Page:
The movers and shakers in World Canoeing are confident slalom will remain in the Rio Olympic precinct in 2016.
But those same movers and shakers are also firmly of the view women’s C1 won’t be introduced in Brazil.
It’s a major setback for Australia, which has campaigned to have the new discipline introduced to fix what it sees as a major gender inequity problem for the sport.
Presently in canoe slalom there are three medal events for men and only one for women.
International Canoe Federation Vice President Joao Tomasini acknowledges it is a problem, but not one that can be solved straight away.
“I think long term we must reach that, but long term, not now,” he said in Prague at last week’s World Championships.
“It’s not possible now. I’m sure that canoeing will run in this direction, but not for Rio.
“We must run some points more, and who will go out? Which discipline will go out? We must negotiate this with the organiser, Tokyo 2020. Maybe we can negotiate it with Rio 2016 and the IOC.
“But we can’t jeopardise ourselves, we can’t kill ourselves. And I think we are running for that. We need that. I think in the future canoeing will be like the others, we need to arrange equality.”
Tony Estanguet is a four-time Olympian and gold medalist, recently elected to the IOC’s Athletes Commission. He also sees the value in balancing the program – just not now.
“For sure I would like that C1 ladies be included in Rio Olympics, but I think it will be very hard because today the IOC is very clear that they won’t have a new medal for any sport,” he said.
“So it’s possible for a sport to change its own Olympic program, but without adding a new medal. So afterwards it will be for the ICF to decide the best strategy.
Estanguet says the main focus for his sport right now is to persuade Rio organisers not to move slalom away from the main Olympic precinct.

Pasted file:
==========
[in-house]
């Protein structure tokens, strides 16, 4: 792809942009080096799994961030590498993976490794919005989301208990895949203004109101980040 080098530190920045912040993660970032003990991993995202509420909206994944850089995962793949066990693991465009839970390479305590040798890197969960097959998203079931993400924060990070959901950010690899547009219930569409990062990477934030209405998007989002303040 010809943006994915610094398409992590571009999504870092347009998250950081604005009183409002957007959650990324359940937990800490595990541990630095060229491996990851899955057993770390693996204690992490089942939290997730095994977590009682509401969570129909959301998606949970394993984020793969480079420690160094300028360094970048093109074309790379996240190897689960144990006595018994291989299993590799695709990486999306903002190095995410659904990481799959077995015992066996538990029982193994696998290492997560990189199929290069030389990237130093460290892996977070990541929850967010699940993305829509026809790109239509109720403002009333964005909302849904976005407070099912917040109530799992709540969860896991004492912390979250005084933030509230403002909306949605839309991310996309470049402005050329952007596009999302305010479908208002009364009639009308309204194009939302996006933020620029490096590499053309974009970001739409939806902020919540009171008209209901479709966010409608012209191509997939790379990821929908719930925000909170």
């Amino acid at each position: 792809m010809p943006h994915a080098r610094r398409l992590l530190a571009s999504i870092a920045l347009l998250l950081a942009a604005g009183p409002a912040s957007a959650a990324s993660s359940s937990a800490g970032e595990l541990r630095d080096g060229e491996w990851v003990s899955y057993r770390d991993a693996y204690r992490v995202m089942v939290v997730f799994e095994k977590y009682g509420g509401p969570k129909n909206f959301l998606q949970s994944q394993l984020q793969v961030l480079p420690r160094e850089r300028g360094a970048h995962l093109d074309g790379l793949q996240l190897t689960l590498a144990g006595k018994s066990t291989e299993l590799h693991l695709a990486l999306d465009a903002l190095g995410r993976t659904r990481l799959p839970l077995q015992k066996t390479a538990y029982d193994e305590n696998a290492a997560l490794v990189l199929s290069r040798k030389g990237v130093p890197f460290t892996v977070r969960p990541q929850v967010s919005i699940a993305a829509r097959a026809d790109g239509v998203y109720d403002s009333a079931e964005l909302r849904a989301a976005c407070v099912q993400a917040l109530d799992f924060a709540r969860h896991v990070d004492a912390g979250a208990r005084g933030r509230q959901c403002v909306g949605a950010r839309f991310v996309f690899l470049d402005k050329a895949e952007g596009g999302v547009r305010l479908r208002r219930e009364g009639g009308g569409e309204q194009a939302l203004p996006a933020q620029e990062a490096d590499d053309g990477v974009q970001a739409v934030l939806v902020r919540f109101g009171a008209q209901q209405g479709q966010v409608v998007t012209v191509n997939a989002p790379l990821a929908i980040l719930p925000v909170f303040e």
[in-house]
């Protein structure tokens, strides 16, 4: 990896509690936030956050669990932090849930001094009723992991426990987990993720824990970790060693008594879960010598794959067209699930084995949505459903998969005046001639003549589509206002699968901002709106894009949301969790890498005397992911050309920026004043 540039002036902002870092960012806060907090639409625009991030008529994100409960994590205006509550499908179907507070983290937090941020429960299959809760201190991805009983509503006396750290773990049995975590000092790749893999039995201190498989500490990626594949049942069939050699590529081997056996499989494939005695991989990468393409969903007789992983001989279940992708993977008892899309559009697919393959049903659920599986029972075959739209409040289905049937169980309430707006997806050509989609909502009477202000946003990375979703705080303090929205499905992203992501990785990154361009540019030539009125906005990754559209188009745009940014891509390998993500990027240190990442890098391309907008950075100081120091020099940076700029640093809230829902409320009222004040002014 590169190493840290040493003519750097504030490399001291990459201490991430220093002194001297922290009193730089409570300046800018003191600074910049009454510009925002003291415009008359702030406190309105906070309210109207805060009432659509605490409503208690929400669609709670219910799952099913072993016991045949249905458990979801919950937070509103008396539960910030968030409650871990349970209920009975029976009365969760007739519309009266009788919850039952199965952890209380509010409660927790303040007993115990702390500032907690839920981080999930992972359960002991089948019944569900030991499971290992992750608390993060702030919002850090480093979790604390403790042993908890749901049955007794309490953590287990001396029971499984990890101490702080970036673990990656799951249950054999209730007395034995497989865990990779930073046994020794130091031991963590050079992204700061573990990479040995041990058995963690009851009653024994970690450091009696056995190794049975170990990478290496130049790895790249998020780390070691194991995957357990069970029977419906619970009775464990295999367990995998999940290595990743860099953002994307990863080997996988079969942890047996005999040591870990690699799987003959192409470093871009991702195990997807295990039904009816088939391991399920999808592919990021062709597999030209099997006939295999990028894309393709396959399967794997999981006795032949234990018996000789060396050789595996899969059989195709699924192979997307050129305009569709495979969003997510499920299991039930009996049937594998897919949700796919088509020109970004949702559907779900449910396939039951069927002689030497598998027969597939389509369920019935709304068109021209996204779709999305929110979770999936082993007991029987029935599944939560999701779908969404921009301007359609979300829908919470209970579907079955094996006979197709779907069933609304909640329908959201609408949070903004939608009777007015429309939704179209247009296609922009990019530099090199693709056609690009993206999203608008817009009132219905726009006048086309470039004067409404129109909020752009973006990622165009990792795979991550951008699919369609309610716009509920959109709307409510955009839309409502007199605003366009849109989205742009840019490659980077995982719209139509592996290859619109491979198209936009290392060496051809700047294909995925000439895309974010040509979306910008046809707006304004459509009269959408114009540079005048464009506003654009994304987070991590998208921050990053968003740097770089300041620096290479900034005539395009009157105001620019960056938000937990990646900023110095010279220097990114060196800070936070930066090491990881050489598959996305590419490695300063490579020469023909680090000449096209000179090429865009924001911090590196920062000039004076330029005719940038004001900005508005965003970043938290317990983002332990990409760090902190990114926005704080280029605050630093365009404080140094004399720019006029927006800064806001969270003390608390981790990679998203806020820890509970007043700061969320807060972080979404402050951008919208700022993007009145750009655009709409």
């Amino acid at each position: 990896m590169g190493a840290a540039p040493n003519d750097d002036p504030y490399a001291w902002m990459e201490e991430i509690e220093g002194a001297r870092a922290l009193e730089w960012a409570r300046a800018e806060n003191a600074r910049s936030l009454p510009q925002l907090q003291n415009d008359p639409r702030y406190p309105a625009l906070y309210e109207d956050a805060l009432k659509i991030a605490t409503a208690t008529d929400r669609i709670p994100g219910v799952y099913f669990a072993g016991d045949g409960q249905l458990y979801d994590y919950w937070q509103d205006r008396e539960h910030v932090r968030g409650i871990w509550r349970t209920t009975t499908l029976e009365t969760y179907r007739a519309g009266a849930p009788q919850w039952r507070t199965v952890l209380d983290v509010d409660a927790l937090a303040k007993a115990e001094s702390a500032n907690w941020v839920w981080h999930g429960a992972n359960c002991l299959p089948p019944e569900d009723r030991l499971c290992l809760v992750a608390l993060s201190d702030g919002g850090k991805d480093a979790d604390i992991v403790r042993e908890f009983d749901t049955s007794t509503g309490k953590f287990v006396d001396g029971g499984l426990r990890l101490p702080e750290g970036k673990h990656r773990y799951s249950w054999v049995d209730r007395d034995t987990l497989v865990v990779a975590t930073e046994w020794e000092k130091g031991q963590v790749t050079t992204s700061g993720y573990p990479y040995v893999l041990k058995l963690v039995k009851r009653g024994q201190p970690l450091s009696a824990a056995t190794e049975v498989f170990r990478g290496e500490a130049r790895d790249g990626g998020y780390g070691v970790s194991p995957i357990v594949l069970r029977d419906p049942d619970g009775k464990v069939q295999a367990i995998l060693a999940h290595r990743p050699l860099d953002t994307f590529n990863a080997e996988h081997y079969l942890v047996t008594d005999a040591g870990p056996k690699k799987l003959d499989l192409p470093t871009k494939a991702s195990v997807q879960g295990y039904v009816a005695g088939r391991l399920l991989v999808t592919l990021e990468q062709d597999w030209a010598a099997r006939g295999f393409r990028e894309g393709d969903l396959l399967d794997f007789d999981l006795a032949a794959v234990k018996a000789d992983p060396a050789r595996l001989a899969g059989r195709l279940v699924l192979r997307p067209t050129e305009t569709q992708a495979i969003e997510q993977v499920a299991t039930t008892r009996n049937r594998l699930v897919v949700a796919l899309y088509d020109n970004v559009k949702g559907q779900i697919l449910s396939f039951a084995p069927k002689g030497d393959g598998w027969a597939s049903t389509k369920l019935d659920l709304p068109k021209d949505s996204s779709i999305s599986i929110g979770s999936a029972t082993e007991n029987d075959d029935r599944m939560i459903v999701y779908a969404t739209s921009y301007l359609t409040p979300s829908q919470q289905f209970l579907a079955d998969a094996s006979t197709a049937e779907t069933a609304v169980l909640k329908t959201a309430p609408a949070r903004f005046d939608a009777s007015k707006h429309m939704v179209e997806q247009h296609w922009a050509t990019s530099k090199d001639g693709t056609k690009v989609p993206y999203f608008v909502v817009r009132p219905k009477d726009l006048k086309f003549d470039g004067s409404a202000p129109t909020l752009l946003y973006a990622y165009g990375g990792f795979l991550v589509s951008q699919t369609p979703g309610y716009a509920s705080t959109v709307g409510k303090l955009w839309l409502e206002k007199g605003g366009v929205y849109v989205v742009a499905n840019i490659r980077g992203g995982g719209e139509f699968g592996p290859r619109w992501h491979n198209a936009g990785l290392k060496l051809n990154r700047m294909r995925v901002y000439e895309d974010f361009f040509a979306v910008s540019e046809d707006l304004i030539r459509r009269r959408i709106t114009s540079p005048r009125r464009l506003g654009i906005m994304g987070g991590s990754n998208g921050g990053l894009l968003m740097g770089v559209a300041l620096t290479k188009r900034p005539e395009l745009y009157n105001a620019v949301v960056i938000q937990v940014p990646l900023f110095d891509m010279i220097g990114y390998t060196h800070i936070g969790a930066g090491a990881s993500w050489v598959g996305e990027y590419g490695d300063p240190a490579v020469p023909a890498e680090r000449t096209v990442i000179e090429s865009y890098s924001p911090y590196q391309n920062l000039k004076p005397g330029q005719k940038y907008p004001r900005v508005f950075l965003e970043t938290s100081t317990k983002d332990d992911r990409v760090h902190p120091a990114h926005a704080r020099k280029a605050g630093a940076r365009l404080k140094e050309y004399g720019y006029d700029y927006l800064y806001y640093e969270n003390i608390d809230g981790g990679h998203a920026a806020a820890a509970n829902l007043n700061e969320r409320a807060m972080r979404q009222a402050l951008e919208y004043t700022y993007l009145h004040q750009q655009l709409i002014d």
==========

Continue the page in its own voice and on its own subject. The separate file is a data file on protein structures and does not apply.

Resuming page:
“I think right now we have to solve the priority, and the priority is to stay in Rio for the slalom, and then we will see in a few weeks if we have to move to another problem with gender equality,” he said.
“Today it’s not my first concern, we have to put all the energy to stay in Rio.”
Like Tomasini, Estanguet acknowledges gender is an issue his sport will have to address.
“I think no sport in the Olympic program is above all the problems. We have this problem with gender equity, but other sports have also problems with other issues,” he said.
“I’m not sure that we will disappear from the Olympic program if we have a problem with gender equity. For sure it will be better to be 50-50, but if it’s not the case, I think we can also show our strengths in the program. We can bring some good values to the Olympic program.
“We have a fantastic sport and maybe we don’t take the opportunity to show it. We have to improve first how we can sell it better before we can modify or change the product.
“We have already a very nice sport, we have to put our energies to make it better known. We have to find the best moment. I’m not sure this is the right moment.”
It’s doubtful the possible inclusion of women’s C1 on the Rio program will even be discussed this week when the top brass of the ICF meet the organising committee in Brazil.
Rio officials have suggested moving slalom to the famous Iguaçu Falls, where there is already a world-class course. Initially it suggested it was a cost-saving measure, but now it’s claimed the Rio site has logistical problems.
Joao Tomasini, himself a Brazilian, has no doubts common sense will prevail and slalom will remain in Rio.
“Yes, it will be. We’re sure about that,” he said.
“The Mayor and the Rio 2016 people asked the ICF to find a way to reduce the cost to stay in Rio, and the ICF and the Brazilian Confederation have found that solution, so we are sure we will stay in Rio.
“Iguaçu is a very good place for us, it is the Brazil Canoe Federation home. But it is not the place for the Games.
“It is not a Games city. We must stay in the games. It is not possible to do the competition far away. It is the south of Brazil, 2 ½ hours flight. It’s not possible. It will be in Rio Canal – I’ve given it a name.”
If nothing else, Tomasini says, Brazil made a promise back in 2009 which helped it beat off other cities campaigning to host the 2016 Games.
“Brazil beat other cities by promising all sports will be in the city, and all sports is in the city,” he said.
“The only one sport they’ve tried to move is canoe slalom. It is not good. We will not accept that. They’ve asked us to find a solution, and we’ve found that.
“We are sure we will fix the situation and confirm the Rio 2016 Canoe Slalom will be in Rio.
“They promised, and they pushed in their bid. I’m Brazilian, and we must do as we promised. And we promised that, so we must arrange that. We have no reason to move. It’s important. “